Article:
19. European Union (2010) EN 14214 Automotive fuels—fatty acid methyl esters (FAME) for diesel engines—Requirements and test methods. In: European Committee for StandardizationGoogle Scholar
  20. Feng P, Yang K, Xu Z et al (2014) Growth and lipid accumulation characteristics of Scenedesmus obliquus in semi-continuous cultivation outdoors for biodiesel feedstock production. Bioresour Technol 173:406–414.  https://doi.org/10.1016/j.biortech.2014.09.123 CrossRefPubMedGoogle Scholar
  21. Franzese PP, Cavalett O, Häyhä T, D’Angelo S (2013) Integrated environmental assessment of agricultural and farming production systems in the Toledo River Basin (Brazil). United Nations Educational, ParisGoogle Scholar
  22. Hartman L, Lago RC (1973) Rapid preparation of fatty acid methyl esters from lipids. Lab Pract 22:475–476PubMedGoogle Scholar
  23. Ho S-H, Chang J-S, Lai Y-Y, Chen C-NN (2014) Achieving high lipid productivity of a thermotolerant microalga Desmodesmus sp. F2 by optimizing environmental factors and nutrient conditions. Bioresour Technol 156:108–116.  https://doi.org/10.1016/j.biortech.2014.01.017 CrossRefPubMedGoogle Scholar
  24. Hu Q, Sommerfeld M, Jarvis E et al (2008) Microalgal triacylglycerols as feedstocks for biofuel production: perspectives and advances. Plant J 54:621–639.  https://doi.org/10.1111/j.1365-313X.2008.03492.x CrossRefPubMedGoogle Scholar
  25. Knothe G (2005) Dependence of biodiesel fuel properties on the structure of fatty acid alkyl esters. Fuel Process Technol 86:1059–1070.  https://doi.org/10.1016/j.fuproc.2004.11.002 CrossRefGoogle Scholar
  26. Krzemińska I, Pawlik-Skowrońska B, Trzcińska M, Tys J (2014) Influence of photoperiods on the growth rate and biomass productivity of green microalgae. Bioprocess Biosyst Eng 37:735–741.  https://doi.org/10.1007/s00449-013-1044-x CrossRefPubMedGoogle Scholar
  27. Lin J-H, Lee D-J, Chang J-S (2015) Lutein production from biomass: marigold flowers versus microalgae. Bioresour Technol 184:421–428.  https://doi.org/10.1016/j.biortech.2014.09.099 CrossRefPubMedGoogle Scholar
  28. Liu B, Benning C (2013) Lipid metabolism in microalgae distinguishes itself. Curr Opin Biotechnol 24:300–309.  https://doi.org/10.1016/j.copbio.2012.08.008 CrossRefPubMedGoogle Scholar
  29. Lobato EJV (2005) Estação evaporimétrica de Goiânia: normais climatológicas (1975–2004). EAEA, GoiâniaGoogle Scholar
  30. Lourenço SO (2006) Cultivo de microalgas marinhas: princípios e aplicações. RimaGoogle Scholar
  31. Mata TM, Martins AA, Caetano NS (2010) Microalgae for biodiesel production and other applications: a review. Renew Sustain Energy Rev 14:217–232.  https://doi.org/10.1016/j.rser.2009.07.020 CrossRefGoogle Scholar
  32. Menezes RS, Leles MIG, Soares AT et al (2013) Avaliação da potencialidade de microalgas dulcícolas como fonte de matéria-prima graxa para a produção de biodiesel. Quim Nova 36:10–15.  https://doi.org/10.1590/S0100-40422013000100003 CrossRefGoogle Scholar
  33. Menezes RS, Soares AT, Marques-Júnior JG et al (2016) Culture medium influence on growth, fatty acid, and pigment composition of Choricystis minor var. minor: a suitable microalga for biodiesel production. J Appl Phycol 28:2679–2686.  https://doi.org/10.1007/s10811-016-0828-1 CrossRefGoogle Scholar
  34. Muylaert K, Beuckels A, Depraetere O et al (2015) Wastewater as a source of nutrients for microalgae biomass production. In: Moheimani NR, McHenry MP, de Boer K, Bahri PA (eds) Biomass and biofuels from microalgae. Springer, Cham, pp 75–94Google Scholar
  35. Onay M, Sonmez C, Oktem HA, Yucel AM (2014) Thermo-resistant green microalgae for effective biodiesel production: isolation and characterization of unialgal species from geothermal flora of Central Anatolia. Bioresour Technol 169:62–71.  https://doi.org/10.1016/j.biortech.2014.06.078 CrossRefPubMedGoogle Scholar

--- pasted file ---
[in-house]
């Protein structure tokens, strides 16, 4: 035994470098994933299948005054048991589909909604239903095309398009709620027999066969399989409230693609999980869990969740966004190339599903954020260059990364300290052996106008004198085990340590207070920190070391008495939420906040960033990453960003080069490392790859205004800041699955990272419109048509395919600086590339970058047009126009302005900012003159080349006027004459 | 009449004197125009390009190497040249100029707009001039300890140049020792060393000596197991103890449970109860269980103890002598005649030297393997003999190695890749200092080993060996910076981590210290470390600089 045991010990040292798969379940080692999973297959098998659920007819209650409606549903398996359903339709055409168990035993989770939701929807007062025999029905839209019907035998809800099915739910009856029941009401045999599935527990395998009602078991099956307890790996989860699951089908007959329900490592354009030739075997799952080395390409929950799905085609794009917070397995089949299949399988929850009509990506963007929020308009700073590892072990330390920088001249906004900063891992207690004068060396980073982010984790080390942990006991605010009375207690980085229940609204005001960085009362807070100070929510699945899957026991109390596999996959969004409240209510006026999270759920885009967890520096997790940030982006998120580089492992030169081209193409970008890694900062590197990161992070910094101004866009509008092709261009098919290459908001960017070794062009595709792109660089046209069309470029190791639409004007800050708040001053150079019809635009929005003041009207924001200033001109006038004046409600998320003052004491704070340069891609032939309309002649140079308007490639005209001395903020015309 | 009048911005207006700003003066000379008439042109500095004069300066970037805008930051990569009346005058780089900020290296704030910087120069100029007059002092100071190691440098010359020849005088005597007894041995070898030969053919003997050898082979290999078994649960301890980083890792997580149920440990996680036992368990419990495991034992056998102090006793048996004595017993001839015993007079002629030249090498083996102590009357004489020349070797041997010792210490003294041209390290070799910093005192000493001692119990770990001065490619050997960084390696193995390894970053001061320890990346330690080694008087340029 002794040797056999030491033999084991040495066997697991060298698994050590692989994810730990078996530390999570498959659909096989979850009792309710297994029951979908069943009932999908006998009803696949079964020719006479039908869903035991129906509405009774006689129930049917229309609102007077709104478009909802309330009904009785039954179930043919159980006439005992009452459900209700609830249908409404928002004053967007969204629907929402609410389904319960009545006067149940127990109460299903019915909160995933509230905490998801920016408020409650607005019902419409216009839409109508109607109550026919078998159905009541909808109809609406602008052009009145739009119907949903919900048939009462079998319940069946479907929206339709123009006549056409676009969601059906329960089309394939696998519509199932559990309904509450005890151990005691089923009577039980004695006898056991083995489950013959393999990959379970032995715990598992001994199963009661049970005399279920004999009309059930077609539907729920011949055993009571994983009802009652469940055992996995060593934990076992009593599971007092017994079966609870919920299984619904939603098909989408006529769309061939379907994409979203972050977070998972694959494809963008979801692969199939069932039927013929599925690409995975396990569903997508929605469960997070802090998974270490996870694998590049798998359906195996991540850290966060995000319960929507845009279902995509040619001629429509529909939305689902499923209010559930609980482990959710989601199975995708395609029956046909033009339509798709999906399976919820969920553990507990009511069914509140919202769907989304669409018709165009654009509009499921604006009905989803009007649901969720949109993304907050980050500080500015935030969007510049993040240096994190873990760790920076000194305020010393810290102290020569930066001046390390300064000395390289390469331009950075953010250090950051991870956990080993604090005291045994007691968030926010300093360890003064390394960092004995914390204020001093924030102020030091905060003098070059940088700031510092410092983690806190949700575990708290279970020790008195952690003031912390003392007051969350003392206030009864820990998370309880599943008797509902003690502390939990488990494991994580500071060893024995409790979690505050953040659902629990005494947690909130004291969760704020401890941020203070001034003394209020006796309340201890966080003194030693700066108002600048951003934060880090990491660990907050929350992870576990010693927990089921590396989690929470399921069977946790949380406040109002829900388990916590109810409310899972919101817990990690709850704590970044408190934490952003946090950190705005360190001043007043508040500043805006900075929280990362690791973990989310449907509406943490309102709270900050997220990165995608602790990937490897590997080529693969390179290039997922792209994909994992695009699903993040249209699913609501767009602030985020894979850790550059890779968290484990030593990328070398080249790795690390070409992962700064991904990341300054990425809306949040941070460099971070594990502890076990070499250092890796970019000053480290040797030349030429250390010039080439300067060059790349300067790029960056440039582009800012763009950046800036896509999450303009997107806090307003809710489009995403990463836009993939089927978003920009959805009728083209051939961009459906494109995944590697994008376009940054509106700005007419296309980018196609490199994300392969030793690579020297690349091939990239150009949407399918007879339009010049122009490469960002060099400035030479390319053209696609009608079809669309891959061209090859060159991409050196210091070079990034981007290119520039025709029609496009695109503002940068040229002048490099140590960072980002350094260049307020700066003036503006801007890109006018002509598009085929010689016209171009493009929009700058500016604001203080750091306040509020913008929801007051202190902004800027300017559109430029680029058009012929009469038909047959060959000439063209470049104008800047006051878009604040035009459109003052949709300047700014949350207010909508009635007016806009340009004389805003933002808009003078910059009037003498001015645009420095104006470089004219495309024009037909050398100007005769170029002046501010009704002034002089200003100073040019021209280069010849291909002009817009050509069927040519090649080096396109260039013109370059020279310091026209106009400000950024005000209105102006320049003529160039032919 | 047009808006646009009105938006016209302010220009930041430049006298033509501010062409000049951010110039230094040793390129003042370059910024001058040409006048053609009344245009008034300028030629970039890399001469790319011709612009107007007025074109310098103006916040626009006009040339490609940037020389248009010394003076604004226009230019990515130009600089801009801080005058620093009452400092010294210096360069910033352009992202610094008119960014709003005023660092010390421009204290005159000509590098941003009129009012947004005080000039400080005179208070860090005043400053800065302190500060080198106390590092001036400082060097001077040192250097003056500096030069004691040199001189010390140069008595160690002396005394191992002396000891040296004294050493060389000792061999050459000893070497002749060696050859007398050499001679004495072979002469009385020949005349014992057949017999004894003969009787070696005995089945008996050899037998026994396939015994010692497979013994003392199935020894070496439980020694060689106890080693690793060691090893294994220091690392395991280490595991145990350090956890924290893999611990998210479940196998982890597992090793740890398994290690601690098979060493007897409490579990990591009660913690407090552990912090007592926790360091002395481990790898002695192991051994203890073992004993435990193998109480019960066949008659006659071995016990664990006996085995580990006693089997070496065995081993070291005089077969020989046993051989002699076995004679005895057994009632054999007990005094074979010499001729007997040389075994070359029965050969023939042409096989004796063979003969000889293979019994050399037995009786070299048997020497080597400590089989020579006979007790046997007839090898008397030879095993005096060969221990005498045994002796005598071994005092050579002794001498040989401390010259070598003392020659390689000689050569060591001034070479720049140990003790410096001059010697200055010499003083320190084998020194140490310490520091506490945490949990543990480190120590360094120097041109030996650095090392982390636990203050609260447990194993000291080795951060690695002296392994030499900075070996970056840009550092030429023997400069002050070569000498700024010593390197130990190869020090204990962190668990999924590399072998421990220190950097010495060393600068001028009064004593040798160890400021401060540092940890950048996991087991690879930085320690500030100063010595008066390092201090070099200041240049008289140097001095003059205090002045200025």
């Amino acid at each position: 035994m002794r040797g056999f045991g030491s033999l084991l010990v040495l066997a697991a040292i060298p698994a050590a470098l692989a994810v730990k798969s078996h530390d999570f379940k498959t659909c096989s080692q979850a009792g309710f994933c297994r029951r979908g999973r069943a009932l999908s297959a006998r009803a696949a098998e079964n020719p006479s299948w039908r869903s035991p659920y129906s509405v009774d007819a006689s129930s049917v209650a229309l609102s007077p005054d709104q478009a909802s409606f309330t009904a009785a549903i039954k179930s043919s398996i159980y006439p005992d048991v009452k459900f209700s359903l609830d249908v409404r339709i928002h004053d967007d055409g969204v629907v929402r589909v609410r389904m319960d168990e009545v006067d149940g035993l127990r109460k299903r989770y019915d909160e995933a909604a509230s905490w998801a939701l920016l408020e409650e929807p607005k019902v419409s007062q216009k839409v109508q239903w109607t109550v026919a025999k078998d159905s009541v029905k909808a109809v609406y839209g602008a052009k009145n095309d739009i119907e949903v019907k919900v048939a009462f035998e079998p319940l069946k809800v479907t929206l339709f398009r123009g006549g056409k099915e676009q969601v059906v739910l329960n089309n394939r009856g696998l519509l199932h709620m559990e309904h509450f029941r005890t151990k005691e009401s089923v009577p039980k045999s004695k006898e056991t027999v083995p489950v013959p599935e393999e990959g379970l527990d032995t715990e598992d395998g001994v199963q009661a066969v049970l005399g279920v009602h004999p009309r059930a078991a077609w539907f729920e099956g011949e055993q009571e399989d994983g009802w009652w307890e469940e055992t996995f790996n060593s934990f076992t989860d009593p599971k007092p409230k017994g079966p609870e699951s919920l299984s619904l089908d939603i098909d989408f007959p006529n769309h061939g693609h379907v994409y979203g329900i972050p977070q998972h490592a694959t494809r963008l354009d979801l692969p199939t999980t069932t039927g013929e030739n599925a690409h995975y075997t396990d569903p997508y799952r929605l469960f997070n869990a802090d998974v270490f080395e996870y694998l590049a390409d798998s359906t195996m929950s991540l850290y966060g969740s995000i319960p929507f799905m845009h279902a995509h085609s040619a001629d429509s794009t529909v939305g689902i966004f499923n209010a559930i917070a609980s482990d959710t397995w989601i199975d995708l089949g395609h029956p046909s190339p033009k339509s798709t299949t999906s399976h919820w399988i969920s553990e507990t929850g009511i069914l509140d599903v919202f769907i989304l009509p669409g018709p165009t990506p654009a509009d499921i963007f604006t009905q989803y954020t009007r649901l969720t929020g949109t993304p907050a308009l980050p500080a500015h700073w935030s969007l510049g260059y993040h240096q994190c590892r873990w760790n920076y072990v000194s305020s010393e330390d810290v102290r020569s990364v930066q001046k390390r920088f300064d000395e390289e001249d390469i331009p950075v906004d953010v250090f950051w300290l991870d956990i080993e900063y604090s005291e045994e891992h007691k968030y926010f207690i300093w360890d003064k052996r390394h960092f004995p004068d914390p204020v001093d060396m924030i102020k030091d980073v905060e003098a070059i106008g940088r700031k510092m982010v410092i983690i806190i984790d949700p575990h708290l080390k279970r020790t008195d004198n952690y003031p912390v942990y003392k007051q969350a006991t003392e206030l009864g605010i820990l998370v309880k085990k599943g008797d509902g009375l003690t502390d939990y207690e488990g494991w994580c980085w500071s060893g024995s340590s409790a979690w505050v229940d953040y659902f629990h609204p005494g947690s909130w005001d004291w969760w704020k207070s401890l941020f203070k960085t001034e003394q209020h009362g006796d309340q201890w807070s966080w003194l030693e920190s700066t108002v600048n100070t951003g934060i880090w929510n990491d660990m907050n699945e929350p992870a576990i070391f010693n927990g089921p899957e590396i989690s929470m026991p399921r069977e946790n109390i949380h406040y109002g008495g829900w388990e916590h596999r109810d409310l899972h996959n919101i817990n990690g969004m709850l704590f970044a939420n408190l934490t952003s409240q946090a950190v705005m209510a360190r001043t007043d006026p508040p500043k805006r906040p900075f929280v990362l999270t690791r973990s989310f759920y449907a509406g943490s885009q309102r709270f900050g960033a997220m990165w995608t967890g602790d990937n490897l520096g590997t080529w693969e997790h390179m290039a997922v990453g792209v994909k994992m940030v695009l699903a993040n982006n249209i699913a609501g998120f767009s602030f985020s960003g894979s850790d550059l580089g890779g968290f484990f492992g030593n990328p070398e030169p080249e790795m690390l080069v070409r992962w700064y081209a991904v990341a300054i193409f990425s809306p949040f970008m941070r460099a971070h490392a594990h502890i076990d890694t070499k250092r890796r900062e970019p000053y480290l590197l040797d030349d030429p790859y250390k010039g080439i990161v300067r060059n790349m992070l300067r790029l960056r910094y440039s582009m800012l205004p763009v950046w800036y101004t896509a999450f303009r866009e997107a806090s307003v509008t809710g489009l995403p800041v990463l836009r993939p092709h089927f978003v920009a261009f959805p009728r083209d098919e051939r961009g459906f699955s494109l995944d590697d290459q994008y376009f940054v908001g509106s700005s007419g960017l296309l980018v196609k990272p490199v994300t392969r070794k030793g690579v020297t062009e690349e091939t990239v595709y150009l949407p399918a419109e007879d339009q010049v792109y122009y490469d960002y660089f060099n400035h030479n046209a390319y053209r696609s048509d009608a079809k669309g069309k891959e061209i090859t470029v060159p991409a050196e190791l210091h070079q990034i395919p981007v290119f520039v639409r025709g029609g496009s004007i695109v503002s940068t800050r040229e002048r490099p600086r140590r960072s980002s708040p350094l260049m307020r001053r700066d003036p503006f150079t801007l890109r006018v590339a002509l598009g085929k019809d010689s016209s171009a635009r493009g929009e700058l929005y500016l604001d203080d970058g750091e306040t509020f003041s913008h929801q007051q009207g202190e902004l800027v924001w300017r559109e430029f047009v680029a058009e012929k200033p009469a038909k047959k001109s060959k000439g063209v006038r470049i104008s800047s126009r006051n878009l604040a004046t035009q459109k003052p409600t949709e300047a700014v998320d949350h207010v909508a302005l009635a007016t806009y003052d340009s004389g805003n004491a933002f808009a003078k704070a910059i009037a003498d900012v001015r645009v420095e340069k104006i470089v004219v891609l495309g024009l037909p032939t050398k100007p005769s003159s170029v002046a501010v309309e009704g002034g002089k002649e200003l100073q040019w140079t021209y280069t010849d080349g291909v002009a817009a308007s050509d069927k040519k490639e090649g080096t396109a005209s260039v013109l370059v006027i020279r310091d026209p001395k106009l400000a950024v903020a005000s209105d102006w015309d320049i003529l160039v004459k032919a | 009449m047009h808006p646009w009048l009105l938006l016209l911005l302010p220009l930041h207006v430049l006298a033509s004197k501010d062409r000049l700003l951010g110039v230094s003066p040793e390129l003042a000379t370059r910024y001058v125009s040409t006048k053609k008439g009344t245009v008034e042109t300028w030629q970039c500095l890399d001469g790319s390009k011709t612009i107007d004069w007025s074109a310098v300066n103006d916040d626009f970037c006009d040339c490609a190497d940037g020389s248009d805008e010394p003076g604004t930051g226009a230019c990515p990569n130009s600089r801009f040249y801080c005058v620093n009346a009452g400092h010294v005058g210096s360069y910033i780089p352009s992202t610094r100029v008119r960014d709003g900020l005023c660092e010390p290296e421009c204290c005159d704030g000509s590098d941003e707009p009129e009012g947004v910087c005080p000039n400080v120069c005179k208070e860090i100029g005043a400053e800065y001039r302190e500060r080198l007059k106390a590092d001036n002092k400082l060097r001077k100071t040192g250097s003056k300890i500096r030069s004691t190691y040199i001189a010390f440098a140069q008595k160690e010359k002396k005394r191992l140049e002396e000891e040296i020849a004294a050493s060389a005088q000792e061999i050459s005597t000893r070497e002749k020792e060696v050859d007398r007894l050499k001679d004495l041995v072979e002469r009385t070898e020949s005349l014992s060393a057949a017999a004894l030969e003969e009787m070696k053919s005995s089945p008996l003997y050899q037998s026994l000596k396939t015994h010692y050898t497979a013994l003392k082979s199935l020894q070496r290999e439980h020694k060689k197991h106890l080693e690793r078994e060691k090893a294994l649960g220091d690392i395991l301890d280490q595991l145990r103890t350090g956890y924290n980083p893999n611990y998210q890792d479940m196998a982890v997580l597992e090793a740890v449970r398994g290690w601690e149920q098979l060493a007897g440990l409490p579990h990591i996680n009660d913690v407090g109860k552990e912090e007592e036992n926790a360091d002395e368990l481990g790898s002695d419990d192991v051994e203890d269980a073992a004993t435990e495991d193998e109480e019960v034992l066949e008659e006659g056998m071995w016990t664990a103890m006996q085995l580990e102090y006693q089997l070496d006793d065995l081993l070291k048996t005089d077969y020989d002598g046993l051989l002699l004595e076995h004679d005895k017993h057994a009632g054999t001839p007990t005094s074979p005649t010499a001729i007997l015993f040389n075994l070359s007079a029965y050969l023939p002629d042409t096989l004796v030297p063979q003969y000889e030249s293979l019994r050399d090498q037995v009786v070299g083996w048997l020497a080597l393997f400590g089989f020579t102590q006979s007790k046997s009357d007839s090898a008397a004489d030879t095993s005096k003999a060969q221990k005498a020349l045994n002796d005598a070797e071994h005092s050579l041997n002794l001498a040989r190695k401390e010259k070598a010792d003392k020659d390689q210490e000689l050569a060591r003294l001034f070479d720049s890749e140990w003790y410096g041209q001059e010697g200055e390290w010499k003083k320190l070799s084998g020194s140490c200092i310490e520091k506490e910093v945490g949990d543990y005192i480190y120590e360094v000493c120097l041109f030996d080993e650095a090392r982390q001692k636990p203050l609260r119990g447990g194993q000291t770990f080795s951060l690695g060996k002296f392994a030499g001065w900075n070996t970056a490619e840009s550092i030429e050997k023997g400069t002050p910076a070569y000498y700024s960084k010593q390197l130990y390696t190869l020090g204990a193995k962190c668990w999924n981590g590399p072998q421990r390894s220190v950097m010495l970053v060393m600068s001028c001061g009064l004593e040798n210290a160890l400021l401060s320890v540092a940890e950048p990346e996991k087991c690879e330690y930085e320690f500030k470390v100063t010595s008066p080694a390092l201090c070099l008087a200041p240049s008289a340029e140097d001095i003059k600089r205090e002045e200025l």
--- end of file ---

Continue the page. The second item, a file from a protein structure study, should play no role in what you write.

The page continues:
36. Parsaeimehr A, Mancera-Andrade EI, Robledo-Padilla F et al (2017) A chemical approach to manipulate the algal growth, lipid content and high-value alpha-linolenic acid for biodiesel production. Algal Res 26:312–322.  https://doi.org/10.1016/J.ALGAL.2017.08.016 CrossRefGoogle Scholar
  37. Pereira DA, Rodrigues VO, Gómez SV et al (2013) Parametric sensitivity analysis for temperature control in outdoor photobioreactors. Bioresour Technol 144:548–553.  https://doi.org/10.1016/J.BIORTECH.2013.07.009 CrossRefPubMedGoogle Scholar
  38. Radzun KA, Wolf J, Jakob G et al (2015) Automated nutrient screening system enables high-throughput optimisation of microalgae production conditions. Biotechnol Biofuels 8:65.  https://doi.org/10.1186/s13068-015-0238-7 CrossRefPubMedPubMedCentralGoogle Scholar
  39. Satyanarayana KG, Mariano AB, Vargas JVC (2011) A review on microalgae, a versatile source for sustainable energy and materials. Int J Energy Res 35:291–311.  https://doi.org/10.1002/er.1695 CrossRefGoogle Scholar
  40. Sforza E, Gris B, Silva CEF et al (2014) Effects of light on cultivation of Scenedesmus Obliquus in batch and continuous flat plate photobioreactor. Chem Eng Trans 38:211–216.  https://doi.org/10.3303/CET1438036 Google Scholar
  41. Slade R, Bauen A (2013) Micro-algae cultivation for biofuels: cost, energy balance, environmental impacts and future prospects. Biomass Bioenergy 53:29–38.  https://doi.org/10.1016/j.biombioe.2012.12.019 CrossRefGoogle Scholar
  42. Smith-Bädorf HD, Chuck CJ, Mokebo KR et al (2013) Bioprospecting the thermal waters of the Roman baths: isolation of oleaginous species and analysis of the FAME profile for biodiesel production. AMB Express 3:9.  https://doi.org/10.1186/2191-0855-3-9 CrossRefPubMedPubMedCentralGoogle Scholar
  43. Soares AT, da Costa DC, Silva BF et al (2014) Comparative analysis of the fatty acid composition of microalgae obtained by different oil extraction methods and direct biomass transesterification. BioEnergy Res 7:1035–1044.  https://doi.org/10.1007/s12155-014-9446-4 CrossRefGoogle Scholar
  44. Teoh M-L, Phang S-M, Chu W-L (2013) Response of Antarctic, temperate, and tropical microalgae to temperature stress. J Appl Phycol 25:285–297.  https://doi.org/10.1007/s10811-012-9863-8 CrossRefGoogle Scholar
  45. Trentacoste EM, Martinez AM, Zenk T (2015) The place of algae in agriculture: policies for algal biomass production. Photosynth Res 123:305–315.  https://doi.org/10.1007/s11120-014-9985-8 CrossRefPubMedGoogle Scholar
  46. Wolf J, Ross IL, Radzun KA et al (2015) High-throughput screen for high performance microalgae strain selection and integrated media design. Algal Res 11:313–325.  https://doi.org/10.1016/j.algal.2015.07.005 CrossRefGoogle Scholar

Copyright information

© Botanical Society of Sao Paulo 2018

Authors and Affiliations

  1. 1.Instituto de QuímicaUniversidade Federal de GoiásGoiâniaBrazil

Personalised recommendations